Ablaze are a band that wear their influences on their sleeves, and those influences are many and varied…. Sort  of. They keep to their genre, and there are a lot of moods that really call to the titans of that sound. AC/DC, most prominently, but also hints of everything from Thin Lizzy, The Living End, Airbourne, The Screaming Jets through to Ozzy and Led Zeppelin come through their music, and many more. It’s hard to suggest that while keeping to the genre of ‘Pub Rock’, there is much range or many options for creative development. That said, there is a difference between referencing and imitating, and, if you can pardon my briskness, Ablaze’s debut album No Chaser is as worth your time as any album in this genre.

First, I would argue that despite there being moments that will make you think of specific songs (that you can name thanks to their similar riffs or vocal lines), but there is no dud track on this album. Even my least favourite, “Long Way Home” I would happily listen to again and again. Before I dig into the tracks that stood out to me, it’s worth commenting that the production on this album is impeccable. The mix is clear and balanced at every point, with no one dropping out or fading into the background. The vocals of Danny Slaviero cut like a knife through the chunky riffs and heavy beats, the drums sound gorgeous and full in the mix whether you’re on headphones or speakers, even my most usual criticism (the bass disappearing) is invalid, as it sounds rich and warm. This album is damn good.

If I must stop gushing for a moment, here’s some nitty gritty. This is Ablaze’s first full album, after heavy abuse of the gigging circuit and some very impressive supports, as well as few EP’s. The names that have brought these lads on are significant, including such as The Screaming Jets, Marky Ramone, and a full tour of Under the Southern Stars. The faith showed there is absolutely repaid in this album. For me, I liked most when they lean into their more bluesy references, such as on tracks such as “Kings and Queens”, “(We’re Gonna) Rock’n’Roll”, and “Bar Fight Blues”. Danny’s vocals really favour this style, which along with his impressive rock abilities make for a commanding performance. Along with that, the drums of Dan Mangano and bass of Dave Knight stand out exceptionally in these moments. I’d also like to draw attention to a gem near the end of the album, “Where’s My Drink”, which is the Thin Lizzy song that Phil Lynott ought to regret not writing.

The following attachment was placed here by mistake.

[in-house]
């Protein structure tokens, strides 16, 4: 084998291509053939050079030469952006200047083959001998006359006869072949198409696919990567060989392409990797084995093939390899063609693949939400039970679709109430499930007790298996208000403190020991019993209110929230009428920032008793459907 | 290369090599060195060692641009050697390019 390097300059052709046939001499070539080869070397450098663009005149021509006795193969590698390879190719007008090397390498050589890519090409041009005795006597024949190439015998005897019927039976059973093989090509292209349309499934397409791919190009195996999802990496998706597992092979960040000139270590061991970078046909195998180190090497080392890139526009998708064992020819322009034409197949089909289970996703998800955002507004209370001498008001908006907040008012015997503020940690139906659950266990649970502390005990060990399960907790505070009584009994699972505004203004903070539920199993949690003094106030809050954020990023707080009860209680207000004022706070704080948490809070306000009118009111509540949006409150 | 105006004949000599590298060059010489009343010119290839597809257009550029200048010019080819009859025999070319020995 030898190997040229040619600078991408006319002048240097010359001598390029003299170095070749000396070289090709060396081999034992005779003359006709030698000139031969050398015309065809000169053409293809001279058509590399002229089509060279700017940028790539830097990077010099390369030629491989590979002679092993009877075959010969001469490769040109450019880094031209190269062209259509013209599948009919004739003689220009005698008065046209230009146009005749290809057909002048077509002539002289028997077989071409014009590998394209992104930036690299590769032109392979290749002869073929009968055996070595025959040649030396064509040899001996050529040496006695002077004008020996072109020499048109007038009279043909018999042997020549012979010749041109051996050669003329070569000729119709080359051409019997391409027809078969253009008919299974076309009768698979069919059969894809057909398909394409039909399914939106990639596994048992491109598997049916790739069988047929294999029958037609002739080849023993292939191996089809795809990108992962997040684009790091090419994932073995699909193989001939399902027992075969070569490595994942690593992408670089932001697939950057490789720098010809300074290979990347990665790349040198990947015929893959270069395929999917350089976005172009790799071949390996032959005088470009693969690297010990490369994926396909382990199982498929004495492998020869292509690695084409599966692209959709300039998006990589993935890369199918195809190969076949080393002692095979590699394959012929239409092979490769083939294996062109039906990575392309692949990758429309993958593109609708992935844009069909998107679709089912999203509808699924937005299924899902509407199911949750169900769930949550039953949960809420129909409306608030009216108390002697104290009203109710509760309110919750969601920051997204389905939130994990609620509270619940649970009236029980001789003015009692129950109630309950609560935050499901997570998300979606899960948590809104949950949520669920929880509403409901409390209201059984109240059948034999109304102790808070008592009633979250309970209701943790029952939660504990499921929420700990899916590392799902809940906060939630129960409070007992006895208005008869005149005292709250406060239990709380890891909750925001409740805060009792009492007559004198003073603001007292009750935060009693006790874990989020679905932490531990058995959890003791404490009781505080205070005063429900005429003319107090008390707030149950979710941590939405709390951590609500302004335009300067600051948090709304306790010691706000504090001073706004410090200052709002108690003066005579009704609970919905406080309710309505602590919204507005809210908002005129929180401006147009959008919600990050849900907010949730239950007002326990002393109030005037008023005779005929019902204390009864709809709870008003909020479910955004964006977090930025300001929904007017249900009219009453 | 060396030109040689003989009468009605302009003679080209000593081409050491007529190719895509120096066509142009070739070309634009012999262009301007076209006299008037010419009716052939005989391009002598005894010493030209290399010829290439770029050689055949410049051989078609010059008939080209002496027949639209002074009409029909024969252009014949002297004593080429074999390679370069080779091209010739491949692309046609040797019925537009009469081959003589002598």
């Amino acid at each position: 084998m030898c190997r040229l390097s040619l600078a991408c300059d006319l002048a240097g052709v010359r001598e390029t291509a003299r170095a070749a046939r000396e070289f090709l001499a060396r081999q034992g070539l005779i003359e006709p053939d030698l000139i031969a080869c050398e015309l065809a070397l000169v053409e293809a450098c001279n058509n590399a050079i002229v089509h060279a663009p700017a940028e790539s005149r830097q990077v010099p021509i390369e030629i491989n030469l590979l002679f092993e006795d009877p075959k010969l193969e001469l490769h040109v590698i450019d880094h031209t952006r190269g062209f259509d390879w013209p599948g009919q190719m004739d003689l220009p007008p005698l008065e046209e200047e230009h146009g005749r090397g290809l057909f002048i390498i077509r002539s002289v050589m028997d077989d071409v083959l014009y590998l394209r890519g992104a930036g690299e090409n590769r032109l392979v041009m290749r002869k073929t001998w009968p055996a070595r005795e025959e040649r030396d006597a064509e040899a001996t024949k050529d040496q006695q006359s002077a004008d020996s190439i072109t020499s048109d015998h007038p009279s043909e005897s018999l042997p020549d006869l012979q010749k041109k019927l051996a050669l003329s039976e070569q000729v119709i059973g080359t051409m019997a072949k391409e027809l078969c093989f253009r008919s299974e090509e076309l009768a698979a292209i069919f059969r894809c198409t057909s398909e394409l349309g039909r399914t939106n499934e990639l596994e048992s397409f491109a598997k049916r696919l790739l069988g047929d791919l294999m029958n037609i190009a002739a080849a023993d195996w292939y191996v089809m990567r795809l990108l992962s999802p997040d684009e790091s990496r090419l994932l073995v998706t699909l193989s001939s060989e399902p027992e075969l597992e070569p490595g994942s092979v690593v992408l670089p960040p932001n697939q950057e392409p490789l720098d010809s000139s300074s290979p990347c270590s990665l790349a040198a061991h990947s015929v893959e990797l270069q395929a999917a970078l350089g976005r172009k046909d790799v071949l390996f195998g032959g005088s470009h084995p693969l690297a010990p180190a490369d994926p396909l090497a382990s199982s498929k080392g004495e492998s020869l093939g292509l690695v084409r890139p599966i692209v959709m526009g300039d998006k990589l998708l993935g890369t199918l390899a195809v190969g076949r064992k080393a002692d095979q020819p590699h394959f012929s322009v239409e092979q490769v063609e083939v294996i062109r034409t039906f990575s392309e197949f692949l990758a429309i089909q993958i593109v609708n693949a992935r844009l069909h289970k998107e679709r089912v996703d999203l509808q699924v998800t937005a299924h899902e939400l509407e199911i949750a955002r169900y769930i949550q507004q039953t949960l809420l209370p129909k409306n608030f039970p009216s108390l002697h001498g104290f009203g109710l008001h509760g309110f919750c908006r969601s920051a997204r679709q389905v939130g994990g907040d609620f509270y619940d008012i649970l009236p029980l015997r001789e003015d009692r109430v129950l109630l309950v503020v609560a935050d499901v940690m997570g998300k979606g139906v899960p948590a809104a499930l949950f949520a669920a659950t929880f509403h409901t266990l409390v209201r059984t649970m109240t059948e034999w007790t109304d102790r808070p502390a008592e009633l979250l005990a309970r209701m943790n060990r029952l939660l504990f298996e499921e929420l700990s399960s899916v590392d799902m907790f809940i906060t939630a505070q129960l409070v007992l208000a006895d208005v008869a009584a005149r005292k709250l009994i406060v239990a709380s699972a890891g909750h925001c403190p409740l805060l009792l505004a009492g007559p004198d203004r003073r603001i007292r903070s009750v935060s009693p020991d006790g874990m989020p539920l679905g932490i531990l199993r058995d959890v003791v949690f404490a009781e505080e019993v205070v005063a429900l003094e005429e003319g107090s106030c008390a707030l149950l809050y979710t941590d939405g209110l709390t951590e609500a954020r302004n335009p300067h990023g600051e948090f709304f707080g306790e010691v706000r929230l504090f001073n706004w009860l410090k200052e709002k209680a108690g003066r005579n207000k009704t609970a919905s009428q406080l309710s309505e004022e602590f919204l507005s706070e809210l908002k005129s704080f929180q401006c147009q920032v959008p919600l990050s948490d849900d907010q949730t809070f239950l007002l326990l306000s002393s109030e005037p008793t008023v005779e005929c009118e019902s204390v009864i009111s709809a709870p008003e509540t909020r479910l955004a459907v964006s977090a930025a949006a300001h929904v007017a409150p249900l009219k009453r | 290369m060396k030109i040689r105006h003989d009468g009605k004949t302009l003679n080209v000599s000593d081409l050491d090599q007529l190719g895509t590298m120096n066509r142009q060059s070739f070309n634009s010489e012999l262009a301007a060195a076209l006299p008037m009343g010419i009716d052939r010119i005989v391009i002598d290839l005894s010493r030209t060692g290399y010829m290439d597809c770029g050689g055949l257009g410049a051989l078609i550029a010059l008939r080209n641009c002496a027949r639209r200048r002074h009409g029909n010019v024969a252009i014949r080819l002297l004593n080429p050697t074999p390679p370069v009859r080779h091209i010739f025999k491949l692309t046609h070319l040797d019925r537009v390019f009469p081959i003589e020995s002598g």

The tracks that sit closer to straight rock, including “Dirty Little Secret”, “Bad Tattoo” and “Two’s Up”, strayed between the influences of local bands like Airbourne and AC/DC and the more California rock sounds of bands like Motley Crue or Van Halen, in no bad way. I think if they had haunted one or the other too much, it would have easily come off as derivative, but the mix lends well to some variation. I have spent a lot time talking about other bands, and I think if you listen to this album you’ll understand why. That said, the original work here is fantastic. Ablaze may sound at moments like other bands, but if so it’s a killer cover band playing a set of undisputed classics, and none of the bands that they remind me of sound like Ablaze. Ben Anderson and Matt Dynon’s riffs are played with a skill and finesse that belays the dirty guitar tones and there’s not a note that sounds out of place, more than most of their peers.

To take a moment, it’s worth talking about how well this band gels. One of the best things about this genre is how cleverly the skill shines through. Like a suspect haircut, it manages to look messy as all hell effortlessly, while masking the work that goes in. The hard rock sound and overdriven tones that pulse through the veins of this absolute muscle car of an album hide the crispness of every beat, the precision of every note. These songs, and this album is a cleanly put together as any I’ve heard in the genre, with all the feeling of the debut album it is. That’s not an easy feat and should be applauded.

This review feels light on detail, but that’s mostly because even my criticisms are more of the genre than this band. It’s not a perfect album- there are some raw bits occasionally. Still, by the end of my second listen, I’d purchased the physical CD and tickets to their next local gig. That’s what I thought of it. I recommend giving it a shot yourselves.

Pick up the album HERE!